This presentation was based on research conducted with Flávia Maia (Universidade Federal do Rio de Janeiro, Urban Planning Dept.) on the digital mapping of Rio de Janeiro’s favelas in the context of the city’s ICT drive to become a leading ‘smart city’.

Slides for Design, Aesthetics, Politics and Urban Lives

The slides shared below were for a talk entitled Design, Aesthetics, Politics and Urban Lives given at the event People, Cities and Urban Interaction Design on 9 March, organised by Interaction Design Association Dublin. Anja Maerz and Lucy Barrett from Future Cities Catapult together gave a very interesting talk, sharing their experiences of and reflections on their engagements with citizens for improving their experiences of living in cities in different parts of the world.

My talk focused on Dublin, particularly DCC Beta, PyLadies, Coding Grace and Code for Ireland, making the point that how we anticipate future now, in our everyday life and with diverse social worlds can have consequential effects on how futures might come about, a point drawing on the always inspirational sociology, John Urry. If you are interested, here are the slides:

New paper: Smart cities, urban technocrats, epistemic communities and advocacy coalitions

 

Rob Kitchin, Claudio Coletta, Leighton Evans, Liam Heaphy and Darach MacDonncha have published a new working paper:  ‘Smart cities, urban technocrats, epistemic communities and advocacy coalitions‘ on on SocArXiv. It has been prepared for the ‘A New Technocracy’ workshop,University of Amsterdam, March 20-21 2017.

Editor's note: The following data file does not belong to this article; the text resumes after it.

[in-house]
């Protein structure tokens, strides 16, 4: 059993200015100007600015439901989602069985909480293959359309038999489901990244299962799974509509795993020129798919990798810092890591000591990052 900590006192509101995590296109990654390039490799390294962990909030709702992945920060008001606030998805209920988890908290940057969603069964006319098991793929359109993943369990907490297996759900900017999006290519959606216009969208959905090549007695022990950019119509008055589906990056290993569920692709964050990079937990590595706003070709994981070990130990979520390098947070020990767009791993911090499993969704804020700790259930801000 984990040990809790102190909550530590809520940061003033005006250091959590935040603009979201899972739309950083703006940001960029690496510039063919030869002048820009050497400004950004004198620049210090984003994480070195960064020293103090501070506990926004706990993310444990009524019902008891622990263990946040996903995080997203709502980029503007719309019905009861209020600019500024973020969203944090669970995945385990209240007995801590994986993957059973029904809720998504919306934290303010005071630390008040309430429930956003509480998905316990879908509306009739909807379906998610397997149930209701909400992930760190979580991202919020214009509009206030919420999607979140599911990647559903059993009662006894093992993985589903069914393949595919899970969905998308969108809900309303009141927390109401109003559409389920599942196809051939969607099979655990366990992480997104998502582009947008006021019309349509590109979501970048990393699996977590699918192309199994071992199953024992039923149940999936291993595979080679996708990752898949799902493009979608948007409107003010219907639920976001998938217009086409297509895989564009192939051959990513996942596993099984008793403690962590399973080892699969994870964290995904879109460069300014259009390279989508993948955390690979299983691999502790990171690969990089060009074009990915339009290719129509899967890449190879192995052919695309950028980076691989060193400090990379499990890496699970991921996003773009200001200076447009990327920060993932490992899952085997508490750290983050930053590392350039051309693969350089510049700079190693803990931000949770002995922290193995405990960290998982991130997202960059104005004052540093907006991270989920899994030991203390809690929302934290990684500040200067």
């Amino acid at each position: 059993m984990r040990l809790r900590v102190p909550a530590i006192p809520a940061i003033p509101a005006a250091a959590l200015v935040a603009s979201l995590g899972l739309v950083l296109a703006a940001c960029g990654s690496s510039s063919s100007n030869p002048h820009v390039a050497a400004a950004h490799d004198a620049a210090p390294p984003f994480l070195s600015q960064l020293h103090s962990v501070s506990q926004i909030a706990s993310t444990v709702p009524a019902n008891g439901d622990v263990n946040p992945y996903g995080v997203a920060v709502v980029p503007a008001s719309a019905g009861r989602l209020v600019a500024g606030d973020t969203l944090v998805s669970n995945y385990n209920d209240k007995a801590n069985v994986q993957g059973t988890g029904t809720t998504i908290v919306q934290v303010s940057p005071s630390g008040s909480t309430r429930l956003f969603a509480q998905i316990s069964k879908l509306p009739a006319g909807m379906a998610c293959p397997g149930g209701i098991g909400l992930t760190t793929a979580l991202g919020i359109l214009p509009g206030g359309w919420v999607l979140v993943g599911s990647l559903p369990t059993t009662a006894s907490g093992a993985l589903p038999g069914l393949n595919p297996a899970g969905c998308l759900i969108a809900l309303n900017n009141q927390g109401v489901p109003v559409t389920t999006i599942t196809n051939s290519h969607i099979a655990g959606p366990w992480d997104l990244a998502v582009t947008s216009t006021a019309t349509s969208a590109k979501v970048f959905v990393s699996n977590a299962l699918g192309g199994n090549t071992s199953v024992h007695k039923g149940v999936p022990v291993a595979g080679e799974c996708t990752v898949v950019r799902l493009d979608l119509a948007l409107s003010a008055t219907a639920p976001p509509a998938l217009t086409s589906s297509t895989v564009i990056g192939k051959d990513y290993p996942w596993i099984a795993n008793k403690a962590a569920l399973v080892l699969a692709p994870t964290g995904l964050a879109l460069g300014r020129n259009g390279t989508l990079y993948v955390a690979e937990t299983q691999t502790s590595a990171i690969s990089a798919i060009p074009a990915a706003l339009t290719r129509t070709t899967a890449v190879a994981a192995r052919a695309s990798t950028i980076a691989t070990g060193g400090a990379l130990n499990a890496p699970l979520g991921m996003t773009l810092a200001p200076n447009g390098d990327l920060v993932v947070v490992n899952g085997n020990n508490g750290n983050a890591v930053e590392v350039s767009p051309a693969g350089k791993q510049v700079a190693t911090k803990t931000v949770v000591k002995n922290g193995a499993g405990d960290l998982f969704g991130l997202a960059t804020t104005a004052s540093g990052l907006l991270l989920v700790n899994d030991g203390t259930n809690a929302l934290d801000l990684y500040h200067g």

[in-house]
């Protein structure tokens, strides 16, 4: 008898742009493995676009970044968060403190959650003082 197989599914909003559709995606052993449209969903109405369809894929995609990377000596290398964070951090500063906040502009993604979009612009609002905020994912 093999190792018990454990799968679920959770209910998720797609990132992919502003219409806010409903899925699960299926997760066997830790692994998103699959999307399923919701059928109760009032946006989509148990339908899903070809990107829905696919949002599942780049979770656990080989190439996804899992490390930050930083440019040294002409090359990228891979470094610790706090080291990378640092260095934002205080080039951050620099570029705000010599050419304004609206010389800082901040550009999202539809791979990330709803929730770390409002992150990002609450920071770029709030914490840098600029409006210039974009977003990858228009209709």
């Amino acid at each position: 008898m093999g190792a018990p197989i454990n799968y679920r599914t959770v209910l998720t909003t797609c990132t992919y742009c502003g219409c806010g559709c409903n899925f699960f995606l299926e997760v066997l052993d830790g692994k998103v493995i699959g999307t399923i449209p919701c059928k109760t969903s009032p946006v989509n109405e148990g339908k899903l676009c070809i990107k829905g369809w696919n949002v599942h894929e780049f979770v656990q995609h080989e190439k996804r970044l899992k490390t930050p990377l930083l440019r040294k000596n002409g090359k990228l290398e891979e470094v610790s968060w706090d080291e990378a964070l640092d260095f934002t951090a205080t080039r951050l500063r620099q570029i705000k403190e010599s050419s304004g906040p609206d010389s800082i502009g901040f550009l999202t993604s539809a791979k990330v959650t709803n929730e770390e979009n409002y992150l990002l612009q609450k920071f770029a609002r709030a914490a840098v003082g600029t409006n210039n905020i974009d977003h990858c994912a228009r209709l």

Abstract
In this paper, we argue that the ideas, ideals and the rapid proliferation of smart city rhetoric and initiatives globally have been facilitated and promoted by three inter-related communities. A new set of ‘urban technocrats’ – chief innovation/technology/data officers, project managers, consultants, designers, engineers, change-management civil servants, and academics – many of which have become embedded in city administrations.  A smart cities ‘epistemic community’; that is, a network of knowledge and policy experts that share a worldview and a common set of normative beliefs, values and practices with respect to addressing urban issues, and work to help decision-makers identify and deploy technological solutions to solve city problems.  A wider ‘advocacy coalition’ of smart city stakeholders and vested interests who collaborate to promote the uptake and embedding of a smart city approach to urban management and governance.  We examine the roles of new urban technocrats and the multiscale formation and operation of a smart cities epistemic community and advocacy coalitions, detailing a number of institutional networks at global, supra-national, national, and local scales. In the final section, we consider the translation of the ideas and practices of the smart city into the policies and work of city administrations. In particular, we consider what might be termed the ‘last mile problem’ and the reasons why, despite a vast and active set of technocrats and epistemic community and advocacy coalition, smart city initiatives are yet to become fully mainstreamed and the smart city mission successfully realized in cities across the globe. We illustrate this last mile problem through a discussion of plans to introduce smart lighting in Dublin.

Key words: smart cities, epistemic community, advocacy coalition, technocrats, urban governance, city administration, smart lighting

The paper can be downloaded here